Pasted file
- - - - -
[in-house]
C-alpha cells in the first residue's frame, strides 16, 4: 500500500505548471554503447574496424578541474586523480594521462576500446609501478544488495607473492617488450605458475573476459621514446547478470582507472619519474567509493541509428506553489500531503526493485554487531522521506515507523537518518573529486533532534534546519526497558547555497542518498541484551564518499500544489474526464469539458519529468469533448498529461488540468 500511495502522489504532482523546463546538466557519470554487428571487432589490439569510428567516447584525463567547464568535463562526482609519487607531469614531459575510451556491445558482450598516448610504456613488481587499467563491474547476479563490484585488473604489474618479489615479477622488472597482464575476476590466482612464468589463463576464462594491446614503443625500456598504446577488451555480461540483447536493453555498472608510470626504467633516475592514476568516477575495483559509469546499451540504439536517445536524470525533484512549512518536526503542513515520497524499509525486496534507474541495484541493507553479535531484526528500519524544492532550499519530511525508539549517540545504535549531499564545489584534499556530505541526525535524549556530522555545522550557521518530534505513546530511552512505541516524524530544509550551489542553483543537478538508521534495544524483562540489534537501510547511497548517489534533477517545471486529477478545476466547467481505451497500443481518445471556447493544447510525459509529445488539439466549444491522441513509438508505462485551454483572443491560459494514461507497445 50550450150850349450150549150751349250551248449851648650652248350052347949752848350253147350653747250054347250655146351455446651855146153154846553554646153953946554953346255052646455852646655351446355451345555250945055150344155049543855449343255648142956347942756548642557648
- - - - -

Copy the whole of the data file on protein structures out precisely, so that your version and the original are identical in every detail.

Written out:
[in-house]
C-alpha cells in the first residue's frame, strides 16, 4: 500500500505548471554503447574496424578541474586523480594521462576500446609501478544488495607473492617488450605458475573476459621514446547478470582507472619519474567509493541509428506553489500531503526493485554487531522521506515507523537518518573529486533532534534546519526497558547555497542518498541484551564518499500544489474526464469539458519529468469533448498529461488540468 500511495502522489504532482523546463546538466557519470554487428571487432589490439569510428567516447584525463567547464568535463562526482609519487607531469614531459575510451556491445558482450598516448610504456613488481587499467563491474547476479563490484585488473604489474618479489615479477622488472597482464575476476590466482612464468589463463576464462594491446614503443625500456598504446577488451555480461540483447536493453555498472608510470626504467633516475592514476568516477575495483559509469546499451540504439536517445536524470525533484512549512518536526503542513515520497524499509525486496534507474541495484541493507553479535531484526528500519524544492532550499519530511525508539549517540545504535549531499564545489584534499556530505541526525535524549556530522555545522550557521518530534505513546530511552512505541516524524530544509550551489542553483543537478538508521534495544524483562540489534537501510547511497548517489534533477517545471486529477478545476466547467481505451497500443481518445471556447493544447510525459509529445488539439466549444491522441513509438508505462485551454483572443491560459494514461507497445 50550450150850349450150549150751349250551248449851648650652248350052347949752848350253147350653747250054347250655146351455446651855146153154846553554646153953946554953346255052646455852646655351446355451345555250945055150344155049543855449343255648142956347942756548642557648